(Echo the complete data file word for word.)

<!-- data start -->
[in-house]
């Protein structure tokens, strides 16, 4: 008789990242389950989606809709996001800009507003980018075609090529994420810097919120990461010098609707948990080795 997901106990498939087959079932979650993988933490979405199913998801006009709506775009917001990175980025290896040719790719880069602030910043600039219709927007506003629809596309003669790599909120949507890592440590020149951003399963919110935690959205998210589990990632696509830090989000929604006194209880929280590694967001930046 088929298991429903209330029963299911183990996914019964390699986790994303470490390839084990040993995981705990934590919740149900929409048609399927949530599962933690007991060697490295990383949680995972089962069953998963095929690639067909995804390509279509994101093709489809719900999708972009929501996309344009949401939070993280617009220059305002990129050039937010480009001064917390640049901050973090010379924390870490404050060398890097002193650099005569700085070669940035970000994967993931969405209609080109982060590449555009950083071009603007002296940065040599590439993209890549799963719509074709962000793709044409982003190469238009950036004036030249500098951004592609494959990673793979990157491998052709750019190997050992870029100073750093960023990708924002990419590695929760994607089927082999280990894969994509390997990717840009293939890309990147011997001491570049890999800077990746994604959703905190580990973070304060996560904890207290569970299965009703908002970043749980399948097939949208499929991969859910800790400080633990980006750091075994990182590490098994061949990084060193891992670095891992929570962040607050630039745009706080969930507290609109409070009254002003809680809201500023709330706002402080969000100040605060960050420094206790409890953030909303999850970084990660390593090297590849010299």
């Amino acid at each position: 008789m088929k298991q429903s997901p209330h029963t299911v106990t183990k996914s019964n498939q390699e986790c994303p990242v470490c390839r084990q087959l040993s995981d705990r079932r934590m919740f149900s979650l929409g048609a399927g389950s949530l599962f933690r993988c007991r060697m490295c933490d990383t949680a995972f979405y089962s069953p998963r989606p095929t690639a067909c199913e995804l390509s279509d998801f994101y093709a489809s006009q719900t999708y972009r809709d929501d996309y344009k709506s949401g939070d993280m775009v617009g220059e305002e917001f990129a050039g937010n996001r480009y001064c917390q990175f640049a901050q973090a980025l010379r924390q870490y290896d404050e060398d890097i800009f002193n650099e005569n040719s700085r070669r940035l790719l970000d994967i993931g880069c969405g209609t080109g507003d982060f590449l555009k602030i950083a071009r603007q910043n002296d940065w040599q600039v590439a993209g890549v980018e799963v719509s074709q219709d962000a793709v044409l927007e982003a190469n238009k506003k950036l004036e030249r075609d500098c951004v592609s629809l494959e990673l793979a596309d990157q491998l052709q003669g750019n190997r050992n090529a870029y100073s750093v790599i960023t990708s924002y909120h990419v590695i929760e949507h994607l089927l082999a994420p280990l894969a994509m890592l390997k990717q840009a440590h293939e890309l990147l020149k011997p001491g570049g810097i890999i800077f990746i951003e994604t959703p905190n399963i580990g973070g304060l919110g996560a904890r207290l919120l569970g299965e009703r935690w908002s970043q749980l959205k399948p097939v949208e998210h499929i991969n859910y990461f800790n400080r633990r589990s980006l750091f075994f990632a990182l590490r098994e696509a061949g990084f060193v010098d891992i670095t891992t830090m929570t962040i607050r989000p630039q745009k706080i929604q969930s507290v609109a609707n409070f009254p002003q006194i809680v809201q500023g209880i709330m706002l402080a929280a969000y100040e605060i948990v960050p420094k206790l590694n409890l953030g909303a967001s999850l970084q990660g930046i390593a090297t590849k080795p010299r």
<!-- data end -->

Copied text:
[in-house]
């Protein structure tokens, strides 16, 4: 008789990242389950989606809709996001800009507003980018075609090529994420810097919120990461010098609707948990080795 997901106990498939087959079932979650993988933490979405199913998801006009709506775009917001990175980025290896040719790719880069602030910043600039219709927007506003629809596309003669790599909120949507890592440590020149951003399963919110935690959205998210589990990632696509830090989000929604006194209880929280590694967001930046 088929298991429903209330029963299911183990996914019964390699986790994303470490390839084990040993995981705990934590919740149900929409048609399927949530599962933690007991060697490295990383949680995972089962069953998963095929690639067909995804390509279509994101093709489809719900999708972009929501996309344009949401939070993280617009220059305002990129050039937010480009001064917390640049901050973090010379924390870490404050060398890097002193650099005569700085070669940035970000994967993931969405209609080109982060590449555009950083071009603007002296940065040599590439993209890549799963719509074709962000793709044409982003190469238009950036004036030249500098951004592609494959990673793979990157491998052709750019190997050992870029100073750093960023990708924002990419590695929760994607089927082999280990894969994509390997990717840009293939890309990147011997001491570049890999800077990746994604959703905190580990973070304060996560904890207290569970299965009703908002970043749980399948097939949208499929991969859910800790400080633990980006750091075994990182590490098994061949990084060193891992670095891992929570962040607050630039745009706080969930507290609109409070009254002003809680809201500023709330706002402080969000100040605060960050420094206790409890953030909303999850970084990660390593090297590849010299």
């Amino acid at each position: 008789m088929k298991q429903s997901p209330h029963t299911v106990t183990k996914s019964n498939q390699e986790c994303p990242v470490c390839r084990q087959l040993s995981d705990r079932r934590m919740f149900s979650l929409g048609a399927g389950s949530l599962f933690r993988c007991r060697m490295c933490d990383t949680a995972f979405y089962s069953p998963r989606p095929t690639a067909c199913e995804l390509s279509d998801f994101y093709a489809s006009q719900t999708y972009r809709d929501d996309y344009k709506s949401g939070d993280m775009v617009g220059e305002e917001f990129a050039g937010n996001r480009y001064c917390q990175f640049a901050q973090a980025l010379r924390q870490y290896d404050e060398d890097i800009f002193n650099e005569n040719s700085r070669r940035l790719l970000d994967i993931g880069c969405g209609t080109g507003d982060f590449l555009k602030i950083a071009r603007q910043n002296d940065w040599q600039v590439a993209g890549v980018e799963v719509s074709q219709d962000a793709v044409l927007e982003a190469n238009k506003k950036l004036e030249r075609d500098c951004v592609s629809l494959e990673l793979a596309d990157q491998l052709q003669g750019n190997r050992n090529a870029y100073s750093v790599i960023t990708s924002y909120h990419v590695i929760e949507h994607l089927l082999a994420p280990l894969a994509m890592l390997k990717q840009a440590h293939e890309l990147l020149k011997p001491g570049g810097i890999i800077f990746i951003e994604t959703p905190n399963i580990g973070g304060l919110g996560a904890r207290l919120l569970g299965e009703r935690w908002s970043q749980l959205k399948p097939v949208e998210h499929i991969n859910y990461f800790n400080r633990r589990s980006l750091f075994f990632a990182l590490r098994e696509a061949g990084f060193v010098d891992i670095t891992t830090m929570t962040i607050r989000p630039q745009k706080i929604q969930s507290v609109a609707n409070f009254p002003q006194i809680v809201q500023g209880i709330m706002l402080a929280a969000y100040e605060i948990v960050p420094k206790l590694n409890l953030g909303a967001s999850l970084q990660g930046i390593a090297t590849k080795p010299r």